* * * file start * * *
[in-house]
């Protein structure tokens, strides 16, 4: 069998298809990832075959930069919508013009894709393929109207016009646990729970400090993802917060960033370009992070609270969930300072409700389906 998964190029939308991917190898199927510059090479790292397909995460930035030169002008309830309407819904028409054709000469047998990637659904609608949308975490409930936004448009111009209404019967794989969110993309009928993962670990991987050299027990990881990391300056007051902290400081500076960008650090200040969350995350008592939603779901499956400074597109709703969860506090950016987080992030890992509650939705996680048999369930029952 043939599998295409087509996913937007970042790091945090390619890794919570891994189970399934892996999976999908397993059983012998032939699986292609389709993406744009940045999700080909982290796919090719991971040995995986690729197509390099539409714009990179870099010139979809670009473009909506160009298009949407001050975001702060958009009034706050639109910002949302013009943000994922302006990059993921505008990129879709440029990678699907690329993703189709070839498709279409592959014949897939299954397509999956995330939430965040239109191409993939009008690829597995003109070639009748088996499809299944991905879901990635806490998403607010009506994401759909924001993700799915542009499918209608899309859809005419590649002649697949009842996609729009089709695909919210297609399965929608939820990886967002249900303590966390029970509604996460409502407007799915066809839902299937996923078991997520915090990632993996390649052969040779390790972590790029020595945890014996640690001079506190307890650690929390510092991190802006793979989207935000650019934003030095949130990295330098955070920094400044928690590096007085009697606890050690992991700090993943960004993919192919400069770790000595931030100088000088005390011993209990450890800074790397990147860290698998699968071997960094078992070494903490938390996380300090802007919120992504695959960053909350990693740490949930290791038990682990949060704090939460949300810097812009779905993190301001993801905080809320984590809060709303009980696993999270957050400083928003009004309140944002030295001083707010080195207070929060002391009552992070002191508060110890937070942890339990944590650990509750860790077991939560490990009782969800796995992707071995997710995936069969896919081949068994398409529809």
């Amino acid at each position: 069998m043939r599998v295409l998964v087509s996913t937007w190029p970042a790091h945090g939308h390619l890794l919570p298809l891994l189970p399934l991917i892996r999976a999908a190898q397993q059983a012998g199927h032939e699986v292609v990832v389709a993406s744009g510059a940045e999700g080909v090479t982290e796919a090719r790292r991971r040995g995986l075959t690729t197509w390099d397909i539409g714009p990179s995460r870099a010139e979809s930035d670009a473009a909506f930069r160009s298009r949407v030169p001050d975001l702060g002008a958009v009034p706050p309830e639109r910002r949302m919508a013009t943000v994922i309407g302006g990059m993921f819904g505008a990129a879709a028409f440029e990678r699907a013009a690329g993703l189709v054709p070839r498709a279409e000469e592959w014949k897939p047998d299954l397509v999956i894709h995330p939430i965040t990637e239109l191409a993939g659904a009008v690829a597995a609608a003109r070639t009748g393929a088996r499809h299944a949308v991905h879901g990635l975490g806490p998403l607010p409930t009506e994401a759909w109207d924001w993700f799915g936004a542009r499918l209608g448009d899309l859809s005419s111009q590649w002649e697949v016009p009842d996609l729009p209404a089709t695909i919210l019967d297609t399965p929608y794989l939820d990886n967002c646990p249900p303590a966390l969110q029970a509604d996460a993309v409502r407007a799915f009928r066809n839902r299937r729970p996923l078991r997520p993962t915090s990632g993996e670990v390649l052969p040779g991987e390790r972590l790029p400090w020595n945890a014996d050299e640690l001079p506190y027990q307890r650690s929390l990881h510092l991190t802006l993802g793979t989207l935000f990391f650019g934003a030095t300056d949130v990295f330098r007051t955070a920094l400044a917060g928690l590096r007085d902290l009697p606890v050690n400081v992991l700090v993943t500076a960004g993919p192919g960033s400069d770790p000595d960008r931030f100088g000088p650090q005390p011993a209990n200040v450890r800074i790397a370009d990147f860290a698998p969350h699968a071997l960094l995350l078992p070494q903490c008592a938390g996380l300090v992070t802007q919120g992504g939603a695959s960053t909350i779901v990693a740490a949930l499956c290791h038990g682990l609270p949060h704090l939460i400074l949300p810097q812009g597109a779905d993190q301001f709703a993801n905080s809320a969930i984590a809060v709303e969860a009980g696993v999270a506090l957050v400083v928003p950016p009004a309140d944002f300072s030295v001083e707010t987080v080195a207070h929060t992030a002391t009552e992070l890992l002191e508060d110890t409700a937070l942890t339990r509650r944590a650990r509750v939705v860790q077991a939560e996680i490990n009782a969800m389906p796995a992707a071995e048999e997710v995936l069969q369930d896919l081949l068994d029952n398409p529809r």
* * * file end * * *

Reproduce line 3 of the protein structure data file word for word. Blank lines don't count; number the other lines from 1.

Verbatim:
């Amino acid at each position: 069998m043939r599998v295409l998964v087509s996913t937007w190029p970042a790091h945090g939308h390619l890794l919570p298809l891994l189970p399934l991917i892996r999976a999908a190898q397993q059983a012998g199927h032939e699986v292609v990832v389709a993406s744009g510059a940045e999700g080909v090479t982290e796919a090719r790292r991971r040995g995986l075959t690729t197509w390099d397909i539409g714009p990179s995460r870099a010139e979809s930035d670009a473009a909506f930069r160009s298009r949407v030169p001050d975001l702060g002008a958009v009034p706050p309830e639109r910002r949302m919508a013009t943000v994922i309407g302006g990059m993921f819904g505008a990129a879709a028409f440029e990678r699907a013009a690329g993703l189709v054709p070839r498709a279409e000469e592959w014949k897939p047998d299954l397509v999956i894709h995330p939430i965040t990637e239109l191409a993939g659904a009008v690829a597995a609608a003109r070639t009748g393929a088996r499809h299944a949308v991905h879901g990635l975490g806490p998403l607010p409930t009506e994401a759909w109207d924001w993700f799915g936004a542009r499918l209608g448009d899309l859809s005419s111009q590649w002649e697949v016009p009842d996609l729009p209404a089709t695909i919210l019967d297609t399965p929608y794989l939820d990886n967002c646990p249900p303590a966390l969110q029970a509604d996460a993309v409502r407007a799915f009928r066809n839902r299937r729970p996923l078991r997520p993962t915090s990632g993996e670990v390649l052969p040779g991987e390790r972590l790029p400090w020595n945890a014996d050299e640690l001079p506190y027990q307890r650690s929390l990881h510092l991190t802006l993802g793979t989207l935000f990391f650019g934003a030095t300056d949130v990295f330098r007051t955070a920094l400044a917060g928690l590096r007085d902290l009697p606890v050690n400081v992991l700090v993943t500076a960004g993919p192919g960033s400069d770790p000595d960008r931030f100088g000088p650090q005390p011993a209990n200040v450890r800074i790397a370009d990147f860290a698998p969350h699968a071997l960094l995350l078992p070494q903490c008592a938390g996380l300090v992070t802007q919120g992504g939603a695959s960053t909350i779901v990693a740490a949930l499956c290791h038990g682990l609270p949060h704090l939460i400074l949300p810097q812009g597109a779905d993190q301001f709703a993801n905080s809320a969930i984590a809060v709303e969860a009980g696993v999270a506090l957050v400083v928003p950016p009004a309140d944002f300072s030295v001083e707010t987080v080195a207070h929060t992030a002391t009552e992070l890992l002191e508060d110890t409700a937070l942890t339990r509650r944590a650990r509750v939705v860790q077991a939560e996680i490990n009782a969800m389906p796995a992707a071995e048999e997710v995936l069969q369930d896919l081949l068994d029952n398409p529809r």